Background - Early (B24 h) systemic procalcitonin (PCT) levels are predictive for unfavorable neurological outcome in patients after out-of-hospital cardiac arrest (OHCA). Subarachnoid hemorrhage (SAH) due to aneurysm rupture might lead to a cerebral perfusion stop similar to OHCA. The current study analyzed the association of early PCT levels and outcome in patients after SAH.
Methods - Data from 109 consecutive patients, admitted within 24 h after SAH, were analyzed. PCT levels were measured within 24 h after ictus. Clinical severity was determined using the World Federation of Neurological Societies (WFNS) scale and dichotomized into severe (grade 4–5) and non-severe (1–3). Neurological outcome after 3 months was assessed by the Glasgow outcome scale and dichotomized into unfavorable (1–3) and favourable (4–5). The predictive value was assessed using receiver operating curve (ROC) analysis.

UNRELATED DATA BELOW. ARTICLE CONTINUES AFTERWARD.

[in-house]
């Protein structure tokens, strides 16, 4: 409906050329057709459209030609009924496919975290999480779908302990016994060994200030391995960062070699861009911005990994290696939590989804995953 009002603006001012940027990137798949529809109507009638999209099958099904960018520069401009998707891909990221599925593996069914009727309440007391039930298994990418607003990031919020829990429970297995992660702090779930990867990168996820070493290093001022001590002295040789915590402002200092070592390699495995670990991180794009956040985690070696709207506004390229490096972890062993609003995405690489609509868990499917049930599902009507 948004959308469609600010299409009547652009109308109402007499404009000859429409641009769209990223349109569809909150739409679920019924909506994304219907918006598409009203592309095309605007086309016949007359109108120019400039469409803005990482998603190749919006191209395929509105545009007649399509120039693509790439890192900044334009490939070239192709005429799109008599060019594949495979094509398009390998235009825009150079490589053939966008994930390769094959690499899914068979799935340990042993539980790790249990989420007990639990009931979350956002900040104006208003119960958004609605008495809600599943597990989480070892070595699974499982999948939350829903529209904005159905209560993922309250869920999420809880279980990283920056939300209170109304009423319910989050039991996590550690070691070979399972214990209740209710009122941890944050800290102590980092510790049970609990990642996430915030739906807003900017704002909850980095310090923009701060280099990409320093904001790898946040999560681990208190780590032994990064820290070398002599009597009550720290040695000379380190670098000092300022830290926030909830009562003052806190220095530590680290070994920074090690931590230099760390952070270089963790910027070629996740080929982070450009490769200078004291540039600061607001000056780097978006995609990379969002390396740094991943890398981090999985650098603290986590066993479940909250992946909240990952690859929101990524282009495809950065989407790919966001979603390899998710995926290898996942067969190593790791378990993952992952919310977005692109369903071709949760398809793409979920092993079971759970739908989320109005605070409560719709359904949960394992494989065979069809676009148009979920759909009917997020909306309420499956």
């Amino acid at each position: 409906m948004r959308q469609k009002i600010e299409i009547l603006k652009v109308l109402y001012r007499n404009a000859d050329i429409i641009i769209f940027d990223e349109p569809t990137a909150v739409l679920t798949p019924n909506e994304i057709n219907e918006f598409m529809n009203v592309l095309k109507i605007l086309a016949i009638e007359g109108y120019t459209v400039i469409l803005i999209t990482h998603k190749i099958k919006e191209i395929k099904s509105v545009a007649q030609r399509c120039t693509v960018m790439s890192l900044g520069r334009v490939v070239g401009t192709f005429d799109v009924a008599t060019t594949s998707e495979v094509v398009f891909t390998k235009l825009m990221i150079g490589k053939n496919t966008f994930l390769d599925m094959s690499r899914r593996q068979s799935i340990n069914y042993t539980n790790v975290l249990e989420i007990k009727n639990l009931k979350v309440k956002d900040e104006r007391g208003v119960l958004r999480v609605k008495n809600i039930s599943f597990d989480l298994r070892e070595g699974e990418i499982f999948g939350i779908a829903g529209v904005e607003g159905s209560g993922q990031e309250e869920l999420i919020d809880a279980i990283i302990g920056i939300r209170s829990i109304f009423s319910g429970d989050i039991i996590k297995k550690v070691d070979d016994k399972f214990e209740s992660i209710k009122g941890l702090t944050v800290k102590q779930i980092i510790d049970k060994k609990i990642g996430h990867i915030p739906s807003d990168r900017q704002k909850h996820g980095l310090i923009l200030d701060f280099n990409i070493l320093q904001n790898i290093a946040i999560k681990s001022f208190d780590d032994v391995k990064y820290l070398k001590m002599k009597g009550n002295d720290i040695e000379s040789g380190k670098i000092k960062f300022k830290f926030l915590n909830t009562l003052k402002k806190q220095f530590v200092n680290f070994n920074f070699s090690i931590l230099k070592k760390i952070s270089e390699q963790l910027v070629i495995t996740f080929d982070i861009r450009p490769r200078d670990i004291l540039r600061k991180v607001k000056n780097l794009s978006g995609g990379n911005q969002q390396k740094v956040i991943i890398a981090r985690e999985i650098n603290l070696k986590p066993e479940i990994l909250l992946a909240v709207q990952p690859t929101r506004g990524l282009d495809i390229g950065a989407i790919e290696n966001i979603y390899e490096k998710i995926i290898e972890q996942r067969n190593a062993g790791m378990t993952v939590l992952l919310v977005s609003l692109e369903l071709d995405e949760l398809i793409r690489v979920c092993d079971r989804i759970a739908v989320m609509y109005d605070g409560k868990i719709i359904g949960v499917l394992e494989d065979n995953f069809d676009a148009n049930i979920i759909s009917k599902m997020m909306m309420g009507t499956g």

Results - Systemic PCT levels were significantly higher in patients with severe SAH compared to those with nonsevere SAH: 0.06 ± 0.04 versus 0.11 ± 0.11 lg/l (median ± interquartile range; p < 0.01). Patients with unfavorable outcome had significantly higher PCT levels compared to those with favorable outcome 0.09 ± 0.13 versus 0.07 ± 0.15 ng/ml (p < 0.01). ROC analysis showed an area under the curve of 0.66 (p < 0.01) for PCT, which was significantly lower than that of WFNS with 0.83 (p < 0.01).
Conclusions - Early PCT levels in patients with SAH might reflect the severity of the overall initial stress response. However, the predictive value is poor, especially compared to the reported predictive values in patients with OHCA. Early PCT levels might be of little use in pre- dicting neurological outcome after SAH.